ALMOST like the great serpent circling to eat itself, the journey to a new release by Enslaved brings us to the foot of the mountain again in full circle, hoping to see and hear some of the magic that brought us here many, many times before.

To say that there’s been great anticipation surrounding the forthcoming release from Enslaved, is putting it mildly. It’s been over three years since their last studio album simply entitled ‘E’, and to fans it’s been a tortuous wait.

This has almost been compounded then by the current economic situation we find ourselves in, but like the elder gods of old – granting boons to the faithful, the band has not left us without succour during this pandemic.

In fact they’ve been here alongside us putting on multiple shows over lockdown reminding us of their roots, and most importantly who they were and are today.

From Verftet Online Music Festival, Roadburn, and their most recent and spectacular full set of the album ‘Below the Lights’ not to mention guest appearances from Ivar Bjørnson, Håkon Vinje and Iver Sandøy alongside Wardruna’s Einar Selvik as part of the Bergen International Music festival, they have given without question or hesitancy.

Utgard is somewhat of a step again into the cosmic unknown, with the band themselves alluding to a musical concept of a place somewhere out of time and space they could visualise and place themselves within, while conjuring distorted images of Norwegian folklore.

With the three tracks – ‘Jettegryta’, ‘Homebound’ and ‘Urjotun’ having been released on the lead up to the album’s launch, we knew we were in for a grand mixture of styles and themes from them off the bat.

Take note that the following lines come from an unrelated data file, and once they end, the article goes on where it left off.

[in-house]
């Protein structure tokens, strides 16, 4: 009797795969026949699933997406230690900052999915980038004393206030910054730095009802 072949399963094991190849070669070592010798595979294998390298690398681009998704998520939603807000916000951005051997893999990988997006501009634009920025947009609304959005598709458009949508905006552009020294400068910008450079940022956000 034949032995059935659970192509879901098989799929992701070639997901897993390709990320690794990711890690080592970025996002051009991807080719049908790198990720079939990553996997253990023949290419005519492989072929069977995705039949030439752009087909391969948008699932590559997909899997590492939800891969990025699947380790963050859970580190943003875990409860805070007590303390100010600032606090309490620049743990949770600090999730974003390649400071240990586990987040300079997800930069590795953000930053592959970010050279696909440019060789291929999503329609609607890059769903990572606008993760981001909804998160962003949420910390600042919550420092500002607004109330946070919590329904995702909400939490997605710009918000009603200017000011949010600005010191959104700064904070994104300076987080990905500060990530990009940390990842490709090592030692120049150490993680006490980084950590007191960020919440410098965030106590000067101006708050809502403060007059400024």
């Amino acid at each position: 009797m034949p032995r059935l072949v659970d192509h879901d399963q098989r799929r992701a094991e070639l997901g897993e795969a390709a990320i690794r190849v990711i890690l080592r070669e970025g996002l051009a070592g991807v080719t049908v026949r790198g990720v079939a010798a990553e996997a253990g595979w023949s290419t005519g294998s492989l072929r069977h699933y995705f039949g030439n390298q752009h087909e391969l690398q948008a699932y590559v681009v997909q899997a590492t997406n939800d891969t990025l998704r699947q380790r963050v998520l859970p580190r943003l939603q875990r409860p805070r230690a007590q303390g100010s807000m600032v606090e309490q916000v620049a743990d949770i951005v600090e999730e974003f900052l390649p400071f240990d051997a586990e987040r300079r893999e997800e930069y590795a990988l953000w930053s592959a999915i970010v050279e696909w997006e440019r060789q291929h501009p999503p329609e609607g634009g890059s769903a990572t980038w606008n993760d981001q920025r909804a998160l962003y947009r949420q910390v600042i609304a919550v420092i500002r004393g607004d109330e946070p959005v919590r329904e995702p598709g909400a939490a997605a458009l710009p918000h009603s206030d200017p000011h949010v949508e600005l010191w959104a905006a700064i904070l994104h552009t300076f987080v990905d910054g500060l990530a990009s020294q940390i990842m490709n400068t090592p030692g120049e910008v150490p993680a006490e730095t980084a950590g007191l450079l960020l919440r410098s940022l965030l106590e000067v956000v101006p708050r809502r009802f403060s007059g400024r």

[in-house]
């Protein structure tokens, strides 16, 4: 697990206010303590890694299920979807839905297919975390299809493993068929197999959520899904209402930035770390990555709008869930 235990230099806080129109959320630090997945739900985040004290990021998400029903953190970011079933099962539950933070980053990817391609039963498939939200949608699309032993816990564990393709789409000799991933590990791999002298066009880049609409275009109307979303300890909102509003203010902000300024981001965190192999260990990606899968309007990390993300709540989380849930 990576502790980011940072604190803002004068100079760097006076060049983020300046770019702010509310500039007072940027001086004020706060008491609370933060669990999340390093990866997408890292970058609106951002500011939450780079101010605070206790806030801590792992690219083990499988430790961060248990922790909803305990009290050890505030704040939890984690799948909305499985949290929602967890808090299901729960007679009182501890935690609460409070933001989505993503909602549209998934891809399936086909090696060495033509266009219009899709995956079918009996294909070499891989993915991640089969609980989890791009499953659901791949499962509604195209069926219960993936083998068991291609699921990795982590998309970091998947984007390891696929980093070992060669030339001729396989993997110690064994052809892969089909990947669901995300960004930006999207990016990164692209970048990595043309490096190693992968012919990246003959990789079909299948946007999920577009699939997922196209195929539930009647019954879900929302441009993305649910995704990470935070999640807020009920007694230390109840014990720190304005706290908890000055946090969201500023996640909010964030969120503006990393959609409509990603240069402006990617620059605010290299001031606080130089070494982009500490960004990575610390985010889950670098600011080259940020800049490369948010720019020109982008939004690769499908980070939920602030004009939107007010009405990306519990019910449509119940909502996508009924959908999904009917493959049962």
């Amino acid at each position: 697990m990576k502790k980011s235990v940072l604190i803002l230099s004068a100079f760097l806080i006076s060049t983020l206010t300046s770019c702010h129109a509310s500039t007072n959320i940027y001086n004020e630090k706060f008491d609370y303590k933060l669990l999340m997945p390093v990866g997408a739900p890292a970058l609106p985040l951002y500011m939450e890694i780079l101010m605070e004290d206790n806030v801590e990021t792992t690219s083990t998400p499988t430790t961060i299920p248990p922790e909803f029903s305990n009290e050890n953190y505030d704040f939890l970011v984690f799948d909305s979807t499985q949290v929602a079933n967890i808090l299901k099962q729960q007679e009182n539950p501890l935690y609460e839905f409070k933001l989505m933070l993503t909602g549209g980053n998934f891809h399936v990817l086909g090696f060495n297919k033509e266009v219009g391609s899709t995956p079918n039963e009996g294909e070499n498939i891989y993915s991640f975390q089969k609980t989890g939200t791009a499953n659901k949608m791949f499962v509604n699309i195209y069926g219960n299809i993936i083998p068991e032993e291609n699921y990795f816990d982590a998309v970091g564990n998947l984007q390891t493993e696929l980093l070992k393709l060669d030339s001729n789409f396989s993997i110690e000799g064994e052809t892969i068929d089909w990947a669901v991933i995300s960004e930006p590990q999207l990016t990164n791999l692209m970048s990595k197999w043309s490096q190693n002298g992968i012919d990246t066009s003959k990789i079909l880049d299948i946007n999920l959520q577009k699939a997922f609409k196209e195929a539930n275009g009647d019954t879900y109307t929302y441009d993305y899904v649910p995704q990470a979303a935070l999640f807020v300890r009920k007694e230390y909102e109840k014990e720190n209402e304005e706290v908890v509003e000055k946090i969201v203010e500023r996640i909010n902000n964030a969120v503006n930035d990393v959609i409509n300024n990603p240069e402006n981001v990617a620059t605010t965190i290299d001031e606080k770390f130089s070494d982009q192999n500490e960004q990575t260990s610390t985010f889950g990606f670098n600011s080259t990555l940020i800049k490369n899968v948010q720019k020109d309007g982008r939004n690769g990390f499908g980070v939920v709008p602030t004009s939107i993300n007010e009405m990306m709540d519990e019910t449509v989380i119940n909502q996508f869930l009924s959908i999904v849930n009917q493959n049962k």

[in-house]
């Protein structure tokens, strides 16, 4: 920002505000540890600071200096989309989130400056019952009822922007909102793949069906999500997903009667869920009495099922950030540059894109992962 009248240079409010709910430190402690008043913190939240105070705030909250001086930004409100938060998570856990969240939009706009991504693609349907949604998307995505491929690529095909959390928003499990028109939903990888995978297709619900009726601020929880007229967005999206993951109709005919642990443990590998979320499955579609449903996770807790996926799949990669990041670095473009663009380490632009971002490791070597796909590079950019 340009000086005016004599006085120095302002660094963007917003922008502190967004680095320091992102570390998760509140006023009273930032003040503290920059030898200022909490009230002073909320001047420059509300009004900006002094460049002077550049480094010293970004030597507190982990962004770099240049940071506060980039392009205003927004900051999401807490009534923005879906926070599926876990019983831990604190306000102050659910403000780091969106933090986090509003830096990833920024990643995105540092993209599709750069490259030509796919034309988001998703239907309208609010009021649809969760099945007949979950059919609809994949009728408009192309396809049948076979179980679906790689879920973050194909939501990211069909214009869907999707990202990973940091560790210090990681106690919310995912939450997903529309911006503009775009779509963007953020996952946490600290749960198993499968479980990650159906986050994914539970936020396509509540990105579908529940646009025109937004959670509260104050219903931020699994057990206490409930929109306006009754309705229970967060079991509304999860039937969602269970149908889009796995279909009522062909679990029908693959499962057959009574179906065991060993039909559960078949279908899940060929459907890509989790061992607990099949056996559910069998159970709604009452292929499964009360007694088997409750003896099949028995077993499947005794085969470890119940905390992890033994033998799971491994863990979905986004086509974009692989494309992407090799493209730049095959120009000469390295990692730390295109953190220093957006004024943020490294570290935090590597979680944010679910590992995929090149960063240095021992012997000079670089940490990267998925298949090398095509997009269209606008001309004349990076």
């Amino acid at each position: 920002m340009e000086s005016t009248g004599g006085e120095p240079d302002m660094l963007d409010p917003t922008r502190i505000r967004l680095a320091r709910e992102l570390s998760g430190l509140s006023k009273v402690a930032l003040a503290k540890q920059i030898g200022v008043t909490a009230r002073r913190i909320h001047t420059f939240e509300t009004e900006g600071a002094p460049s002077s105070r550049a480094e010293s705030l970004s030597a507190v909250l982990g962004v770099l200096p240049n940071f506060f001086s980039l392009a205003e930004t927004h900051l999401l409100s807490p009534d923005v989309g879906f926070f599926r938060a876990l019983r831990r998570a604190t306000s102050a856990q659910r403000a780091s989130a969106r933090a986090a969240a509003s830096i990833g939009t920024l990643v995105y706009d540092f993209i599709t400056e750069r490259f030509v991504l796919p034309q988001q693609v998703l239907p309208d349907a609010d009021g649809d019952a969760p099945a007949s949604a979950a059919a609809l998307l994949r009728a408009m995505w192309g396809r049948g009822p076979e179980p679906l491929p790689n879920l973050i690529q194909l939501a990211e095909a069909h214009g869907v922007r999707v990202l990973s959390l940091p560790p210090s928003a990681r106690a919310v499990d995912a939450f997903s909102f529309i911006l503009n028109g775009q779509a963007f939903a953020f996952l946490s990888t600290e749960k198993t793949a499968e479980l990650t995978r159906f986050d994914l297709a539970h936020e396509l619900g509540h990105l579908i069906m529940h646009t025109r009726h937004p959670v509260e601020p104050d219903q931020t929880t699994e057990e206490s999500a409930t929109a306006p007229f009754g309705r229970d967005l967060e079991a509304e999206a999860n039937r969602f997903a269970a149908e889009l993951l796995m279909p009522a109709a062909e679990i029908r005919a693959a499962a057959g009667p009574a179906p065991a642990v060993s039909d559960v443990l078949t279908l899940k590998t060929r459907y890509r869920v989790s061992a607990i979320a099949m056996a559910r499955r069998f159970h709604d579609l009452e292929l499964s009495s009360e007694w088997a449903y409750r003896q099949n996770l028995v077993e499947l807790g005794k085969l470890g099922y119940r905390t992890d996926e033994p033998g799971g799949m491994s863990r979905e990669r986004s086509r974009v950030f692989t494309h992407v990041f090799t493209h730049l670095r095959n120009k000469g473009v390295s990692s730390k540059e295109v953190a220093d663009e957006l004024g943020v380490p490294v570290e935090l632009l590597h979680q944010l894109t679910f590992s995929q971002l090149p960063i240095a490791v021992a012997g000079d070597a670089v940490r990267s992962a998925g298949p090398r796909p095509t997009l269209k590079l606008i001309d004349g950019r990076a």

‘Urjotun’ Itself immediately strikes you with it’s rapid fire beats and catchy riffs away from anything that Enslaved has done before. While ‘Jettegryta’ and ‘Homebound’ struck chords with previous styles of play, it’s the ability for the band to take what has come before and feel comfortable playing with the sounds – a hammer striking an anvil within Jettegryta for instance is poignant and powerful, only to be shortly followed by a wandering keyboard solo from Håkon Vinje.

For the fans wondering what could the rest of the album provide with so much contained within three songs released already, what awaits you is an impressive and extensive journey through Utgard completing a picture started with the prior mentioned tracks.

Opening the album ‘Fires In the Dark’ welcomes you with familiar sounds, fans of albums such as ‘Eld’ or ‘Below the Lights’ will find familiarity here, all while melding fantastical concepts woven into lyrics such as – “Echoes of a Past not yet Written” and “The Ancient Gods Told Us Where To Go”.

Grooving tracks such as ‘Sequence’ mark a change in tempo and pace, blasting through Cosmic Ramblings all while Iver Sandøy melodically paces you through the song with rhythmic drumming and a voice that would melt ice.

It’s during songs like these and others such as ‘Flight of Thought and Memory’ and ‘Storms of Utgard’ that Grutle Kjellson barks and snarls at you, as if from another dimension to just keep you on your toes and on the path through this world that they’ve created.

Moments like these followed by intense epic guitar solos from Ice Dale, Bjørnson thundering through rhythms and Kjellsons bass that provides layer upon layer of a rich quality sound that is rarely this consistent and deep within metal.

To cap the album’s journey the melodic ‘Distant Seasons’ almost sounds as if they set it adrift in space circling Utgard to lament, while thunderous giants stalk the frozen tundras and winter forests below.

The ability of the band to take consistently bold steps, while taking lifelong fans gathered over their 30 plus year career along with them, while not alienating them would be impressive on it’s own. But for this – Their 15th studio album, it’s got to be said it’s an incredibly impressive feat especially within the genre.

The only disappointment is the length of the album (It clocks in at just over 42 minutes) with some of the bands shortest tracks to date, it’s perhaps a testament to the sheer strength of the album that listeners will want to hear more.

One thing is for sure, their mark on the metal world is sealed once again with this new step into the history books and an absolute Cosmic Jamboree of an album.

Utgard is released on Nuclear Blast on October 2nd.

Review by David Cardiff

Enslaved Utgard cover